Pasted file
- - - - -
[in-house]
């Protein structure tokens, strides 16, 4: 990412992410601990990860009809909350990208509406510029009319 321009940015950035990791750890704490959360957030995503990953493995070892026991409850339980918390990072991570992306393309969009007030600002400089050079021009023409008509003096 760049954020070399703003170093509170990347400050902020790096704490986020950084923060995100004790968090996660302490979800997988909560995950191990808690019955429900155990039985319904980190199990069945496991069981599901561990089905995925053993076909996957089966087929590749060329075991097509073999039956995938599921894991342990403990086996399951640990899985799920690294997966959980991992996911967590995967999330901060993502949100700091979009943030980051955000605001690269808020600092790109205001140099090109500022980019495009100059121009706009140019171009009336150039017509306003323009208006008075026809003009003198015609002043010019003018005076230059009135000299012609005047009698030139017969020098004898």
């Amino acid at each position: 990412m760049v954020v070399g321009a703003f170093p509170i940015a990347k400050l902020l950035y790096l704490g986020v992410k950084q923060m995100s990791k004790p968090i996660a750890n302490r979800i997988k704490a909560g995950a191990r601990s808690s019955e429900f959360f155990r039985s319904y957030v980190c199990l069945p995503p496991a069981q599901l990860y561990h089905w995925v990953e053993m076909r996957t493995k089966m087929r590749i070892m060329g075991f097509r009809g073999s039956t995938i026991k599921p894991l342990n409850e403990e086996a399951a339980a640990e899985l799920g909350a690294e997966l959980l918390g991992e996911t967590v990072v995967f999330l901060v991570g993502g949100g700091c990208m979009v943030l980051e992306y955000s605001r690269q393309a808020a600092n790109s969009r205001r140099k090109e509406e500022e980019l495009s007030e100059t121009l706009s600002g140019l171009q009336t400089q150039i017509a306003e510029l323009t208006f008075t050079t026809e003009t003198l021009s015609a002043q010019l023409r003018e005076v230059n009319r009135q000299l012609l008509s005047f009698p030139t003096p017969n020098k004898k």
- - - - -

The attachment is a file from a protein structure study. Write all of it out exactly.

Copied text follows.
[in-house]
């Protein structure tokens, strides 16, 4: 990412992410601990990860009809909350990208509406510029009319 321009940015950035990791750890704490959360957030995503990953493995070892026991409850339980918390990072991570992306393309969009007030600002400089050079021009023409008509003096 760049954020070399703003170093509170990347400050902020790096704490986020950084923060995100004790968090996660302490979800997988909560995950191990808690019955429900155990039985319904980190199990069945496991069981599901561990089905995925053993076909996957089966087929590749060329075991097509073999039956995938599921894991342990403990086996399951640990899985799920690294997966959980991992996911967590995967999330901060993502949100700091979009943030980051955000605001690269808020600092790109205001140099090109500022980019495009100059121009706009140019171009009336150039017509306003323009208006008075026809003009003198015609002043010019003018005076230059009135000299012609005047009698030139017969020098004898």
């Amino acid at each position: 990412m760049v954020v070399g321009a703003f170093p509170i940015a990347k400050l902020l950035y790096l704490g986020v992410k950084q923060m995100s990791k004790p968090i996660a750890n302490r979800i997988k704490a909560g995950a191990r601990s808690s019955e429900f959360f155990r039985s319904y957030v980190c199990l069945p995503p496991a069981q599901l990860y561990h089905w995925v990953e053993m076909r996957t493995k089966m087929r590749i070892m060329g075991f097509r009809g073999s039956t995938i026991k599921p894991l342990n409850e403990e086996a399951a339980a640990e899985l799920g909350a690294e997966l959980l918390g991992e996911t967590v990072v995967f999330l901060v991570g993502g949100g700091c990208m979009v943030l980051e992306y955000s605001r690269q393309a808020a600092n790109s969009r205001r140099k090109e509406e500022e980019l495009s007030e100059t121009l706009s600002g140019l171009q009336t400089q150039i017509a306003e510029l323009t208006f008075t050079t026809e003009t003198l021009s015609a002043q010019l023409r003018e005076v230059n009319r009135q000299l012609l008509s005047f009698p030139t003096p017969n020098k004898k």